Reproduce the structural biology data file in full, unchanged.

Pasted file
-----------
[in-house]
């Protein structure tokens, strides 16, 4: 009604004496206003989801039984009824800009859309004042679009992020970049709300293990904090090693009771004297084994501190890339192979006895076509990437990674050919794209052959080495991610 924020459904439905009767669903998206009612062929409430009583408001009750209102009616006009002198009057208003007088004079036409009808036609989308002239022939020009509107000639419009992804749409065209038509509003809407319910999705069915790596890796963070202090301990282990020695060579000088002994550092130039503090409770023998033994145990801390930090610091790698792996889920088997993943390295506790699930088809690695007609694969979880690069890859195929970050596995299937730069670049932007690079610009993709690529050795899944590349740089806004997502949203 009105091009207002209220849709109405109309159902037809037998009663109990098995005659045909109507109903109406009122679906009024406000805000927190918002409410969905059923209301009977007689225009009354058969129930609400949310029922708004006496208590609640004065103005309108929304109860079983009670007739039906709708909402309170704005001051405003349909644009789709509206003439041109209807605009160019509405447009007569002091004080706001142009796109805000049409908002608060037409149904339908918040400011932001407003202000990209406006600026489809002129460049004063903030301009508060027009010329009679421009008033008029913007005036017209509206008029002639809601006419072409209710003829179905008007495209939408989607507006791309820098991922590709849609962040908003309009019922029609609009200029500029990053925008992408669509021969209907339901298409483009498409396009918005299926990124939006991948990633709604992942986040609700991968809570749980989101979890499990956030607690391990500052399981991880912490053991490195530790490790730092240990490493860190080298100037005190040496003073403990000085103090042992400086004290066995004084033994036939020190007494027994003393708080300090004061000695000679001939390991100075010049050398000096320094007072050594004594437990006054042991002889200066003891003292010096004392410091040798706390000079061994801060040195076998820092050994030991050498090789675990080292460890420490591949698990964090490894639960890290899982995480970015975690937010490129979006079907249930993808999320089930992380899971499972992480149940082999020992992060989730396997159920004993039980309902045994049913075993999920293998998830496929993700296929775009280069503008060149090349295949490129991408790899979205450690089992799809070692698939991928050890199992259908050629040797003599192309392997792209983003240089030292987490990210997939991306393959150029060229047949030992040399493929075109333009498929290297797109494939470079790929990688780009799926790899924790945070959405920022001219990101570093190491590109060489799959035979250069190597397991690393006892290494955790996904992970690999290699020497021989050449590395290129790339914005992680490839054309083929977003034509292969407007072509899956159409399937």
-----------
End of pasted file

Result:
[in-house]
């Protein structure tokens, strides 16, 4: 009604004496206003989801039984009824800009859309004042679009992020970049709300293990904090090693009771004297084994501190890339192979006895076509990437990674050919794209052959080495991610 924020459904439905009767669903998206009612062929409430009583408001009750209102009616006009002198009057208003007088004079036409009808036609989308002239022939020009509107000639419009992804749409065209038509509003809407319910999705069915790596890796963070202090301990282990020695060579000088002994550092130039503090409770023998033994145990801390930090610091790698792996889920088997993943390295506790699930088809690695007609694969979880690069890859195929970050596995299937730069670049932007690079610009993709690529050795899944590349740089806004997502949203 009105091009207002209220849709109405109309159902037809037998009663109990098995005659045909109507109903109406009122679906009024406000805000927190918002409410969905059923209301009977007689225009009354058969129930609400949310029922708004006496208590609640004065103005309108929304109860079983009670007739039906709708909402309170704005001051405003349909644009789709509206003439041109209807605009160019509405447009007569002091004080706001142009796109805000049409908002608060037409149904339908918040400011932001407003202000990209406006600026489809002129460049004063903030301009508060027009010329009679421009008033008029913007005036017209509206008029002639809601006419072409209710003829179905008007495209939408989607507006791309820098991922590709849609962040908003309009019922029609609009200029500029990053925008992408669509021969209907339901298409483009498409396009918005299926990124939006991948990633709604992942986040609700991968809570749980989101979890499990956030607690391990500052399981991880912490053991490195530790490790730092240990490493860190080298100037005190040496003073403990000085103090042992400086004290066995004084033994036939020190007494027994003393708080300090004061000695000679001939390991100075010049050398000096320094007072050594004594437990006054042991002889200066003891003292010096004392410091040798706390000079061994801060040195076998820092050994030991050498090789675990080292460890420490591949698990964090490894639960890290899982995480970015975690937010490129979006079907249930993808999320089930992380899971499972992480149940082999020992992060989730396997159920004993039980309902045994049913075993999920293998998830496929993700296929775009280069503008060149090349295949490129991408790899979205450690089992799809070692698939991928050890199992259908050629040797003599192309392997792209983003240089030292987490990210997939991306393959150029060229047949030992040399493929075109333009498929290297797109494939470079790929990688780009799926790899924790945070959405920022001219990101570093190491590109060489799959035979250069190597397991690393006892290494955790996904992970690999290699020497021989050449590395290129790339914005992680490839054309083929977003034509292969407007072509899956159409399937």